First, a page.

Similar to Reed et al. (2011) who found that Macrocystis biomass was the best predictor of annual productivity within the forest it creates, our model suggests that the biomass of the most abundant benthic macroalgae was an important driver of benthic primary production on these rocky reefs. For example, during spring 2018, we observed the lowest macroalgal diversity but the highest biomass in Stillwater Cove, which also had the highest rates of modeled benthic productivity. In contrast, we observed the highest macroalgal diversity and intermediate biomass, but the lowest rates of modeled benthic productivity in Point Loma. We observed intermediate macroalgal diversity, the lowest biomass, and intermediate rates of modeled benthic productivity at Campo Kennedy. Moreover, the benthic assemblages at Point Loma and Campo Kennedy were both estimated to be net respiration driven during this period, with Point Loma being strongly respiration driven. These patterns appeared due to the species-specific, mass-dependent rates of productivity and respiration by the dominant taxa at each site. In particular, the most abundant taxa at Stillwater cove was Pterygophora californica, which made up approximately 61% of the macroalgal biomass and exhibited the highest rates of productivity by any species observed during this period. In contrast, approximately 57% of the macroalgal biomass in Point Loma was comprised of a combination of Laminaria farlowii and P. californica, both of which exhibited high rates of respiration. The most abundant taxon at Campo Kennedy was Gelidium spp., which made up approximately 78% of the macroalgal biomass but was in relatively low abundance compared to macroalgae at the other sites and exhibited moderate rates of respiration. These patterns, however, changed during summer 2018, when our model suggested all three sites exhibited net benthic productivity. Here, Point Loma exhibited low macroalgal diversity but the highest overall macroalgal biomass and the greatest modeled benthic productivity. Stillwater Cove exhibited the highest species diversity, but it had intermediate levels of both macroalgal biomass and modeled benthic productivity. Conversely, Campo Kennedy had similarly low macroalgal diversity to Point Loma, and it exhibited the lowest overall macroalgal biomass and modeled benthic productivity. As with spring 2018, these patterns appeared to be driven by species-specific rates of photosynthesis and respiration combined with the biomass of the dominant taxa at each site. Specifically, Point Loma was dominated by L. farlowii, which made up approximately 72% of the macroalgal biomass during this period and exhibited the highest rates of photosynthesis of any taxa observed during the study. Stillwater Cove was again unsurprisingly dominated by P. californica, which exhibited high rates of photosynthesis, although these rates and its biomass were not as great as for L. farlowii in Point Loma. Campo Kennedy was dominated by Gelidium spp. and Prionitis linearis, which together made up approximately 97% of the biomass at this site, but these two species occurred in relatively low abundances and exhibited low rates of photosynthesis relative to the other sites. Thus, our data suggest that modeled estimates of benthic productivity more closely follow species-specific, biomass-dependent rates of photosynthesis and respiration than macroalgal diversity. Further, our data highlight that photosynthesis and respiration by individual species can vary among sites and between seasons as seen for L. farlowii and P. californica, and thus they can contribute differentially to benthic productivity. In contrast to the kelp forests, there were little-to-no macroalgae present in any of the adjacent deforested habitats, except for Point Loma where only a few red algae were present throughout the course of this study (unpublished data). The only other visible autotrophs in these deforested areas were crustose coralline algae, which together with microalgae can elevate production following deforestation due to increased irradiances (Miller et al. 2012). However, measuring productivity by crustose coralline algae requires different approaches (e.g., Kim et al. 2020), and we were unable to include these in our model. Thus, while we recognize that compensatory production may make up for some of this lost production, we limit our inference to the lost contribution of fleshy macroalgae following deforestation.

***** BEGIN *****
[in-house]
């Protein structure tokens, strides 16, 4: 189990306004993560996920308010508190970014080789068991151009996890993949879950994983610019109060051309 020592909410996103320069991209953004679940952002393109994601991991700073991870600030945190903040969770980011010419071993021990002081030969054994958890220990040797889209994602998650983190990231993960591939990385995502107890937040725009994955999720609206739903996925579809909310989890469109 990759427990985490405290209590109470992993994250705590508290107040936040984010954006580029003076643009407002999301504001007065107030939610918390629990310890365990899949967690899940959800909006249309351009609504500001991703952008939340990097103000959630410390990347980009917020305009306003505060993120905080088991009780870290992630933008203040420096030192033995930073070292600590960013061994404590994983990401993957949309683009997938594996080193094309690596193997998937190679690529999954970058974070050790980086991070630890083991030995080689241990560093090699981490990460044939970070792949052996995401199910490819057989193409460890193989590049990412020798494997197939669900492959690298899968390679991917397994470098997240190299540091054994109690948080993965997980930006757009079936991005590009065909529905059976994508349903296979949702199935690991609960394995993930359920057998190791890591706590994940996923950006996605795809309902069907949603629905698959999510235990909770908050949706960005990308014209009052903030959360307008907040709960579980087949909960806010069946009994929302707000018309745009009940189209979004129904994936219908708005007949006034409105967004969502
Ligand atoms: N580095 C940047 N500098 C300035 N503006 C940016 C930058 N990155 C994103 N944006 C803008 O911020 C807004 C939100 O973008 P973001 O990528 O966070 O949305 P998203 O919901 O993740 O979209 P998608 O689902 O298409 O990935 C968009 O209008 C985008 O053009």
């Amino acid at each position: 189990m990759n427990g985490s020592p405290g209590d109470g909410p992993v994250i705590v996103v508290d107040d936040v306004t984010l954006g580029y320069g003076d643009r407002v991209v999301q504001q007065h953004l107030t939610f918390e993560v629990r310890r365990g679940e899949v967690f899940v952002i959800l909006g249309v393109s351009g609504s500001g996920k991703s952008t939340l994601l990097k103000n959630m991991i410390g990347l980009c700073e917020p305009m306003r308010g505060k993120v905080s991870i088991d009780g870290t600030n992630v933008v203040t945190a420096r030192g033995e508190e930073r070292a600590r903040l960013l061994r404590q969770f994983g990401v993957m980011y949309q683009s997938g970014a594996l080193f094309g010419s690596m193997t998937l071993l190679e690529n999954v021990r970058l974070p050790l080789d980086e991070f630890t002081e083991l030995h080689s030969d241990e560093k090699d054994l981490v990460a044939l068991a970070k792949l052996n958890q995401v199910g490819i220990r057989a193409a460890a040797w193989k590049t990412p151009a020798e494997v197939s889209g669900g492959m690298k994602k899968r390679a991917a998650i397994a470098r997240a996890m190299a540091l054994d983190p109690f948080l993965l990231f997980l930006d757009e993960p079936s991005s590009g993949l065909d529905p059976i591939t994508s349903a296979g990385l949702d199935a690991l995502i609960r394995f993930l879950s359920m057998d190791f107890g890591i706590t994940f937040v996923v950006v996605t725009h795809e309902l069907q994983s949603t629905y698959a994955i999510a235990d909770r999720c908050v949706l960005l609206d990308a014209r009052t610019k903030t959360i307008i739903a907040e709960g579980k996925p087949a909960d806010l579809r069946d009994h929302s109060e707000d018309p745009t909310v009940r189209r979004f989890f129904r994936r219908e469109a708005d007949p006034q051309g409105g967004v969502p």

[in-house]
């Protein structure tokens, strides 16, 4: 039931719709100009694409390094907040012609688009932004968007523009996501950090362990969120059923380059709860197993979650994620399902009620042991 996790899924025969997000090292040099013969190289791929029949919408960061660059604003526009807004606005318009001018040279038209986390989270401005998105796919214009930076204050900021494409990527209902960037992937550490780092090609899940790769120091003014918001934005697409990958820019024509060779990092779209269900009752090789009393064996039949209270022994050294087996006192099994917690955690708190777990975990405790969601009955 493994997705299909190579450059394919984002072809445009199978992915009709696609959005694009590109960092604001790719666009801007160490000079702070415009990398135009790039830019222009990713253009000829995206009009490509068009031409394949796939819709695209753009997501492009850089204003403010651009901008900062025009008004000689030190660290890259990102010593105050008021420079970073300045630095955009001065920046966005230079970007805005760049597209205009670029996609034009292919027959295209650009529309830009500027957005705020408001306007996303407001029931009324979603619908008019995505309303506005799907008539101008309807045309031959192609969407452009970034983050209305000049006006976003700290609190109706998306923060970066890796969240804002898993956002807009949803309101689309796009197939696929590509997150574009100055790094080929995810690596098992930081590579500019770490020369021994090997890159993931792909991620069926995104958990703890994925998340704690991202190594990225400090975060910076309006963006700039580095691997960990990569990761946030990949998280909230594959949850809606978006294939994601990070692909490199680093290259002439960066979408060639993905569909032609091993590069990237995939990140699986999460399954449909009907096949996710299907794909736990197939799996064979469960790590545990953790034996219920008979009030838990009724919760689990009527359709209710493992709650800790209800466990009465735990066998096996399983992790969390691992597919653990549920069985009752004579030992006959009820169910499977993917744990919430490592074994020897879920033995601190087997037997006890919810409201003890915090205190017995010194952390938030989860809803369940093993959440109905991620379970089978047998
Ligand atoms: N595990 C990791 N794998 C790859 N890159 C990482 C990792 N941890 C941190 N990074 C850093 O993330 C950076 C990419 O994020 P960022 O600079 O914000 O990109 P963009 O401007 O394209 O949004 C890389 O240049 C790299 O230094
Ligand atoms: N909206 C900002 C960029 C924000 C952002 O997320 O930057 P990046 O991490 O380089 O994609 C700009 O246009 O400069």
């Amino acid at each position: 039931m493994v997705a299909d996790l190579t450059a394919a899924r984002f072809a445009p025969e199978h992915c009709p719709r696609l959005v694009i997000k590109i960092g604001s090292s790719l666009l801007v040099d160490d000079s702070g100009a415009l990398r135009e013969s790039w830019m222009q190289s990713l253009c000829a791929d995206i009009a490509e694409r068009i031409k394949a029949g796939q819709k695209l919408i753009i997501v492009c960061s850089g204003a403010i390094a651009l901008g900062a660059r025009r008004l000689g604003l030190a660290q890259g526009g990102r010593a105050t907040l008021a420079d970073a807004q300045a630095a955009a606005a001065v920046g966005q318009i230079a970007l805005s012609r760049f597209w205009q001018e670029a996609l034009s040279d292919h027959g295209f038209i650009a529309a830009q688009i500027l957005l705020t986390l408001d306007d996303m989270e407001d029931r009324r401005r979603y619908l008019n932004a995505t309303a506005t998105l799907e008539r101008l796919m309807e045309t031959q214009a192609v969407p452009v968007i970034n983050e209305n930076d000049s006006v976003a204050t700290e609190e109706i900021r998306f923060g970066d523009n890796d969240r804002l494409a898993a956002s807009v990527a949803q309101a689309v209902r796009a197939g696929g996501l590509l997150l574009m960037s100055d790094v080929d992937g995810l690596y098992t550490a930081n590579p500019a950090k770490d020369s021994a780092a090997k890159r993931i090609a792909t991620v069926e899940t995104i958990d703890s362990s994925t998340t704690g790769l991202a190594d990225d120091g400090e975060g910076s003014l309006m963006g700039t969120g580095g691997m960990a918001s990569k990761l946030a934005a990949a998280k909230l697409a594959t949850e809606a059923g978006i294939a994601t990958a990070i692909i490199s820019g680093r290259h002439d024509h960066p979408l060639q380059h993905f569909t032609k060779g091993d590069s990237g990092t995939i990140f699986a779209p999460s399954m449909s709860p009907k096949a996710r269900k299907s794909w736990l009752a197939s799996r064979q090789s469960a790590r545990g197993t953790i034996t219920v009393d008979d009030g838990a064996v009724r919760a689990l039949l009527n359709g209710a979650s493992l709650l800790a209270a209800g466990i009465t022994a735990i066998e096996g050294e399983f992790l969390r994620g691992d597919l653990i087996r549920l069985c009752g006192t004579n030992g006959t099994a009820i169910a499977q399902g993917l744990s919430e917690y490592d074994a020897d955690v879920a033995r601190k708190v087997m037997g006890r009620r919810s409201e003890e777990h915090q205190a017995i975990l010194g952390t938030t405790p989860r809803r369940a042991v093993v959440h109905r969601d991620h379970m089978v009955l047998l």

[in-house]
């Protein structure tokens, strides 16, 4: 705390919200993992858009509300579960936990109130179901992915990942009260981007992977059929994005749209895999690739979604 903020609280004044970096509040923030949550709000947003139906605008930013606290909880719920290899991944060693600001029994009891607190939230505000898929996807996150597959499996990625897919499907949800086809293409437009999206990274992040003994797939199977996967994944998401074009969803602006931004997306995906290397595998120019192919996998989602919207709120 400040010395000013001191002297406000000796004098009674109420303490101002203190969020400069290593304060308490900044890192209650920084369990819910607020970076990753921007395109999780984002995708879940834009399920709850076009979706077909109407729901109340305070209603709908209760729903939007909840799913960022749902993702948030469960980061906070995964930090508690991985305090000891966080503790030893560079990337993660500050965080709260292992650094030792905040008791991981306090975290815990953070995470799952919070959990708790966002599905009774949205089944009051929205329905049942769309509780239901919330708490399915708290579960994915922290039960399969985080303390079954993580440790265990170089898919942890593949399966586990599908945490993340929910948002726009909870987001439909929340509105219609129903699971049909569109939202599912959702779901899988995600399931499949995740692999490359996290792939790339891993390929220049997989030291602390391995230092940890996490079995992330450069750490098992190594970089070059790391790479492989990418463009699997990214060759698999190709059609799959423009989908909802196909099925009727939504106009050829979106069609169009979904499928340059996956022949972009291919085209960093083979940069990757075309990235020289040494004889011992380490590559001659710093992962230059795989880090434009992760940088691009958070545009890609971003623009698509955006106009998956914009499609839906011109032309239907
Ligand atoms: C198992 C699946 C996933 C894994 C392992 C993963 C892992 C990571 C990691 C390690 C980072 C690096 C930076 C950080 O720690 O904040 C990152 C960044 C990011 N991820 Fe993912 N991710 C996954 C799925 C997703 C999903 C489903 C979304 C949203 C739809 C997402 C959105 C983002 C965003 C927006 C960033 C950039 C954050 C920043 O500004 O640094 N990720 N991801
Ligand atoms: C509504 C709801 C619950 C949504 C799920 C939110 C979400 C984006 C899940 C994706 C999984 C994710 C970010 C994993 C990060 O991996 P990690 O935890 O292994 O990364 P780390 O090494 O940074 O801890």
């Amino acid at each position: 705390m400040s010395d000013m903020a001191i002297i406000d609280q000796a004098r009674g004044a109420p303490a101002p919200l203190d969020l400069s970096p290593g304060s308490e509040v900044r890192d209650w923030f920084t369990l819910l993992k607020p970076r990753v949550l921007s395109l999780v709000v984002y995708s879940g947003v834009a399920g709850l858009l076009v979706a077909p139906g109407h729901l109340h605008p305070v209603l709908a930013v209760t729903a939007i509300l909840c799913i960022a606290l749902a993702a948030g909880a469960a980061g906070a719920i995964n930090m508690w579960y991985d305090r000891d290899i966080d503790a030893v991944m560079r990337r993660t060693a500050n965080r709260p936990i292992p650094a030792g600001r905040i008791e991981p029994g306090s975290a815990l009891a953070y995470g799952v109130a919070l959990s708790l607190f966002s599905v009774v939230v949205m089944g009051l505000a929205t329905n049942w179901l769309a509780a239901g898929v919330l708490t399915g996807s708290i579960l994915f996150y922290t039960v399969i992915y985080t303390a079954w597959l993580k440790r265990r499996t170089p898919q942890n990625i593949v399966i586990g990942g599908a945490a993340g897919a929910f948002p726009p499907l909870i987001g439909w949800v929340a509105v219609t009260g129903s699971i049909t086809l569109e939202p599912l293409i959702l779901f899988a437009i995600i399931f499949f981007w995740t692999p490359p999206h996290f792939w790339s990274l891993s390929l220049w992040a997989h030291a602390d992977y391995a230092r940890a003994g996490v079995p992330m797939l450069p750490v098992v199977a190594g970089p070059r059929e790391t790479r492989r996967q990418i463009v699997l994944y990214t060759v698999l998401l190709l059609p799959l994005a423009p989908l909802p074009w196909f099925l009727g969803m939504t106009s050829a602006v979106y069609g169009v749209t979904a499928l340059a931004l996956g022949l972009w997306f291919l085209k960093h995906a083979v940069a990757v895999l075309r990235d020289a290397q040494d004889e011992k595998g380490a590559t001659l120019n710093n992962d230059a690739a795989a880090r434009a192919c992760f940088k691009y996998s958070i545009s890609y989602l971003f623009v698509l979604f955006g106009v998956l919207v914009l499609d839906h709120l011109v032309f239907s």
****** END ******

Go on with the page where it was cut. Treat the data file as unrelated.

That the dominant macroalgae at each site exhibited variable rates of primary production was not surprising, especially given numerous other studies have observed species-specific responses to changes in irradiance (e.g., Binzer et al. 2006, Middleboe et al. 2006, Reed et al. 2011, Kim et al. 2016). However, we are careful to point out here that we did not conduct traditional photosynthesis-irradiance measurements in this study, and therefore cannot make conclusions about photosynthetic parameters, such as photosynthetic efficiency under non-saturating irradiances (α), maximum rates of photosynthesis (Pmax), or saturation irradiances (Ik). Rather, we sought to increase the number of measurements of photosynthesis under a range of irradiances that these algae likely experience at these sites (as measured in the field with PAR loggers), with the ultimate goal of modeling how each species contributes to benthic primary productivity. Here, P. californica exhibited the highest mass-specific rates of photosynthesis and the greatest biomass at Stillwater cove in both spring and summer 2018, and therefore was likely the primary driver of the high rates of benthic productivity at this site. L. farlowii exhibited the greatest biomass and the highest mass-specific rates of respiration (in spring 2018) and photosynthesis (in summer 2018) at Point Loma, and therefore was likely the primary driver of BR and productivity, respectively. In contrast, Campo Kennedy lacked large benthic stipitate kelps and was instead dominated by low biomasses of red algae such as Gelidium spp. and P. linearis, which exhibited low mass-specific rates of respiration and photosynthesis, and therefore were likely the primary drivers of the low rates of BR and productivity at this site in spring and summer 2018, respectively. Thus, some macroalgae are more productive than others due to differences in both their metabolism as well as their biomass (Middleboe et al. 2006). In addition, although we did not include these in our model, other abiotic factors such as temperature and nutrient availability, which vary geographically and seasonally (Edwards and Estes 2006) may impact the abundance and metabolism of macroalgae differently (e.g., Kopczack et al. 1991, Matson and Edwards 2007, Brown et al. 2014). Thus, quantifying how these environmental factors vary among sites and seasons, and measuring how this variability affects macroalgal metabolism can improve our understanding of the root causes of spatiotemporal differences in benthic macroalgal production on rocky reefs. However, our model suggests a clear loss of benthic production and respiration following kelp forest deforestation. Therefore, while Macrocystis may be the largest and most productive macroalga on these rocky reefs, it is important to consider production associated with the understory assemblage (Miller et al. 2011). Indeed, our model suggests that the understory algae within these kelp forests contribute 0.15 to 4.3 g C m−2 d−1 to net benthic production, which is similar to the estimates made by Miller et al. (2012). This is also within the estimated 500 g C m−2 y−1 of carbon sequestration made by Reed and Brzezinski (2009), though our model suggest that this contribution is highly variable among sites and seasons. In a time of unprecedented ecological change to these marine forests, understanding alterations to community assemblages is pivotal to a deeper understanding of the deleterious impacts of their loss on temperate rocky reefs.